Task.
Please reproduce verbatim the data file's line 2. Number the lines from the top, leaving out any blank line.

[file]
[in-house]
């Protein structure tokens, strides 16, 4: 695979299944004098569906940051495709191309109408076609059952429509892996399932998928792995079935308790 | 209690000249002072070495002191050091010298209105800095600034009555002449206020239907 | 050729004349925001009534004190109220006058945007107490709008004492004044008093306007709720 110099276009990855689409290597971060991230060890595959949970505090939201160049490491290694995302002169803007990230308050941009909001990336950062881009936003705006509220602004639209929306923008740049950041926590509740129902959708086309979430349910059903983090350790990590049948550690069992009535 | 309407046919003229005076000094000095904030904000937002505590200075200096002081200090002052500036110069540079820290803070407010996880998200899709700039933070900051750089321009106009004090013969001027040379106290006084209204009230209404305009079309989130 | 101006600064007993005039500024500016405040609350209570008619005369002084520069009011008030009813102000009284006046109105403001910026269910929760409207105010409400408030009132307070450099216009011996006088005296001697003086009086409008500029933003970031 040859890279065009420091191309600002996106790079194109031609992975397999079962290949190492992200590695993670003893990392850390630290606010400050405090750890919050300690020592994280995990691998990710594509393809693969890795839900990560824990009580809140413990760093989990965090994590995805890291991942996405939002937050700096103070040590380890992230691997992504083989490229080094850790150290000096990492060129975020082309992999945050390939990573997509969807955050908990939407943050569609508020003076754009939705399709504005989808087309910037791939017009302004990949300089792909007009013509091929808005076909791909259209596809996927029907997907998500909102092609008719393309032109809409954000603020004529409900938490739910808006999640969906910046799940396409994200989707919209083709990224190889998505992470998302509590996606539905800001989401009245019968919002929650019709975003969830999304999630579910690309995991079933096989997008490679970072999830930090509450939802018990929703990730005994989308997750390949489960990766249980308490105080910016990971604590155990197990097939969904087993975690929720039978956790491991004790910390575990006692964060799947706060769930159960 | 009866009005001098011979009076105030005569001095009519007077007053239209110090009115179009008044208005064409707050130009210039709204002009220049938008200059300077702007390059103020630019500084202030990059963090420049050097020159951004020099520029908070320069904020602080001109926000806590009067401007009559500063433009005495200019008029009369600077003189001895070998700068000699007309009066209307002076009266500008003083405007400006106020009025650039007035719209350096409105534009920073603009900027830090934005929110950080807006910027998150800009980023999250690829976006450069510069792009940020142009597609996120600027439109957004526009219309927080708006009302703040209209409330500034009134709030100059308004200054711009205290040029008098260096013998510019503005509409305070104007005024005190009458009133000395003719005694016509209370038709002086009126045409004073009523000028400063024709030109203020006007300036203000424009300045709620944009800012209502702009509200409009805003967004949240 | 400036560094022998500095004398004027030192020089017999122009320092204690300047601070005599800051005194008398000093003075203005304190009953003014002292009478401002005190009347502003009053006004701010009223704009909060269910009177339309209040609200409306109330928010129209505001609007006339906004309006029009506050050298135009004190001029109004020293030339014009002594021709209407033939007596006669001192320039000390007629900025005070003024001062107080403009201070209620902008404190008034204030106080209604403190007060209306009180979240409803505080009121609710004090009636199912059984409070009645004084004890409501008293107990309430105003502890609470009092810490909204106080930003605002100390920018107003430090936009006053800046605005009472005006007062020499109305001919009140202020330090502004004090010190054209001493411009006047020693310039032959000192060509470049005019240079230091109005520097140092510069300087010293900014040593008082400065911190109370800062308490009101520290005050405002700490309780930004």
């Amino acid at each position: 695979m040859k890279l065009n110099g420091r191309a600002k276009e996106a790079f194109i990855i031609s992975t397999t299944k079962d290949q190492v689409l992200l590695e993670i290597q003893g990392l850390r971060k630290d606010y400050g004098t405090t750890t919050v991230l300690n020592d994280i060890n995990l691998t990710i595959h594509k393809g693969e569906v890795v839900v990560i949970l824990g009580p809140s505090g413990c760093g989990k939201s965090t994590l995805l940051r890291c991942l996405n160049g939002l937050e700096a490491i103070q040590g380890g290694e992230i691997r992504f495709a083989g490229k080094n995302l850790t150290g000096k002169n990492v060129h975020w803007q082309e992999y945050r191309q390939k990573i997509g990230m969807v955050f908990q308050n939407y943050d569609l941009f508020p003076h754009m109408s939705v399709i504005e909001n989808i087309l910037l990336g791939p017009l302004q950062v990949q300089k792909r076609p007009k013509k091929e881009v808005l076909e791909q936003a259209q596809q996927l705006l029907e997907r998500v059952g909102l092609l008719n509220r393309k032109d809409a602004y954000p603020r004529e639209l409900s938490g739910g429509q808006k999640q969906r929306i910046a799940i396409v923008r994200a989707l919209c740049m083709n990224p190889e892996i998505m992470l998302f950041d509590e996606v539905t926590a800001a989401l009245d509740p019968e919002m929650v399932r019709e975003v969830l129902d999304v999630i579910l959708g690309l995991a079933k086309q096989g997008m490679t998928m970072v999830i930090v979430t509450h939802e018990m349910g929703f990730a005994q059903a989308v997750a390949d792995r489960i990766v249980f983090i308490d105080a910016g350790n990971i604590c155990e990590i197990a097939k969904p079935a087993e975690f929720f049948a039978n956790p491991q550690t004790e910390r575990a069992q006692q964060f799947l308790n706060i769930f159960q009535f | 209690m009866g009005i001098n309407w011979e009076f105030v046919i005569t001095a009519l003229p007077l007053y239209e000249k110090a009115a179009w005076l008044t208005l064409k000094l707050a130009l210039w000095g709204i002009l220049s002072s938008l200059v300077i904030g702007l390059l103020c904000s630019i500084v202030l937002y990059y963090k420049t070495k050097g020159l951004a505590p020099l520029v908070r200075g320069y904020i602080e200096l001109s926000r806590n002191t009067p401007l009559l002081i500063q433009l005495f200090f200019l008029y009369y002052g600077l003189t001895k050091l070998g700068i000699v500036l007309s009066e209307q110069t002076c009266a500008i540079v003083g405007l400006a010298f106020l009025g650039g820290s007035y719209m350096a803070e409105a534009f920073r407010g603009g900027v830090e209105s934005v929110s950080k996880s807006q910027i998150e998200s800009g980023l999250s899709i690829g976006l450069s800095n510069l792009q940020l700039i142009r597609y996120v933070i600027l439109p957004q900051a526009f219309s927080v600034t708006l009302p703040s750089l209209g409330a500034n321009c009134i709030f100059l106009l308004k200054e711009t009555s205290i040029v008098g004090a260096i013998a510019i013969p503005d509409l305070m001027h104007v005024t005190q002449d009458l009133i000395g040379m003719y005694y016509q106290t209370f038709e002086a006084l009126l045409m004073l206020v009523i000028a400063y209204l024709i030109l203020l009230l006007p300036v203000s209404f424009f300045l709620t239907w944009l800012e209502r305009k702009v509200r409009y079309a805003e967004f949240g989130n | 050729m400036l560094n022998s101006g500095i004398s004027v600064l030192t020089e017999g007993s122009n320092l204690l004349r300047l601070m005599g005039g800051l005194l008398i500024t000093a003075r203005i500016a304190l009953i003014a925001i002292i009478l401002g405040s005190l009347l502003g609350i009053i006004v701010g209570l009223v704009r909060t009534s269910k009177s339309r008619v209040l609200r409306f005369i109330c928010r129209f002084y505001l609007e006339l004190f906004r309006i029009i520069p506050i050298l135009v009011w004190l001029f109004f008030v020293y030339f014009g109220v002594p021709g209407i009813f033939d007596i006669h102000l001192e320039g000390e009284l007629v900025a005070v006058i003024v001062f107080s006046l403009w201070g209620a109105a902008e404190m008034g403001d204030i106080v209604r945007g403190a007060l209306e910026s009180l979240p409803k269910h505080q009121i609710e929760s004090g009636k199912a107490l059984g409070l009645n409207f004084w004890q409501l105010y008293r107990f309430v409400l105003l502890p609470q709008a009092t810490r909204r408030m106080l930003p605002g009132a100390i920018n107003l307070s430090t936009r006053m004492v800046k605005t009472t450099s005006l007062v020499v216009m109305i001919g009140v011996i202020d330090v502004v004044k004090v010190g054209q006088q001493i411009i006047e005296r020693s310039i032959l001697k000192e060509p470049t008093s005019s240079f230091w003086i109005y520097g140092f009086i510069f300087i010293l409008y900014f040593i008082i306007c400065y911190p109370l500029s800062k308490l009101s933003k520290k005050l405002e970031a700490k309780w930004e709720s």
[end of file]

């Protein structure tokens, strides 16, 4: 695979299944004098569906940051495709191309109408076609059952429509892996399932998928792995079935308790 | 209690000249002072070495002191050091010298209105800095600034009555002449206020239907 | 050729004349925001009534004190109220006058945007107490709008004492004044008093306007709720 110099276009990855689409290597971060991230060890595959949970505090939201160049490491290694995302002169803007990230308050941009909001990336950062881009936003705006509220602004639209929306923008740049950041926590509740129902959708086309979430349910059903983090350790990590049948550690069992009535 | 309407046919003229005076000094000095904030904000937002505590200075200096002081200090002052500036110069540079820290803070407010996880998200899709700039933070900051750089321009106009004090013969001027040379106290006084209204009230209404305009079309989130 | 101006600064007993005039500024500016405040609350209570008619005369002084520069009011008030009813102000009284006046109105403001910026269910929760409207105010409400408030009132307070450099216009011996006088005296001697003086009086409008500029933003970031 040859890279065009420091191309600002996106790079194109031609992975397999079962290949190492992200590695993670003893990392850390630290606010400050405090750890919050300690020592994280995990691998990710594509393809693969890795839900990560824990009580809140413990760093989990965090994590995805890291991942996405939002937050700096103070040590380890992230691997992504083989490229080094850790150290000096990492060129975020082309992999945050390939990573997509969807955050908990939407943050569609508020003076754009939705399709504005989808087309910037791939017009302004990949300089792909007009013509091929808005076909791909259209596809996927029907997907998500909102092609008719393309032109809409954000603020004529409900938490739910808006999640969906910046799940396409994200989707919209083709990224190889998505992470998302509590996606539905800001989401009245019968919002929650019709975003969830999304999630579910690309995991079933096989997008490679970072999830930090509450939802018990929703990730005994989308997750390949489960990766249980308490105080910016990971604590155990197990097939969904087993975690929720039978956790491991004790910390575990006692964060799947706060769930159960 | 009866009005001098011979009076105030005569001095009519007077007053239209110090009115179009008044208005064409707050130009210039709204002009220049938008200059300077702007390059103020630019500084202030990059963090420049050097020159951004020099520029908070320069904020602080001109926000806590009067401007009559500063433009005495200019008029009369600077003189001895070998700068000699007309009066209307002076009266500008003083405007400006106020009025650039007035719209350096409105534009920073603009900027830090934005929110950080807006910027998150800009980023999250690829976006450069510069792009940020142009597609996120600027439109957004526009219309927080708006009302703040209209409330500034009134709030100059308004200054711009205290040029008098260096013998510019503005509409305070104007005024005190009458009133000395003719005694016509209370038709002086009126045409004073009523000028400063024709030109203020006007300036203000424009300045709620944009800012209502702009509200409009805003967004949240 | 400036560094022998500095004398004027030192020089017999122009320092204690300047601070005599800051005194008398000093003075203005304190009953003014002292009478401002005190009347502003009053006004701010009223704009909060269910009177339309209040609200409306109330928010129209505001609007006339906004309006029009506050050298135009004190001029109004020293030339014009002594021709209407033939007596006669001192320039000390007629900025005070003024001062107080403009201070209620902008404190008034204030106080209604403190007060209306009180979240409803505080009121609710004090009636199912059984409070009645004084004890409501008293107990309430105003502890609470009092810490909204106080930003605002100390920018107003430090936009006053800046605005009472005006007062020499109305001919009140202020330090502004004090010190054209001493411009006047020693310039032959000192060509470049005019240079230091109005520097140092510069300087010293900014040593008082400065911190109370800062308490009101520290005050405002700490309780930004």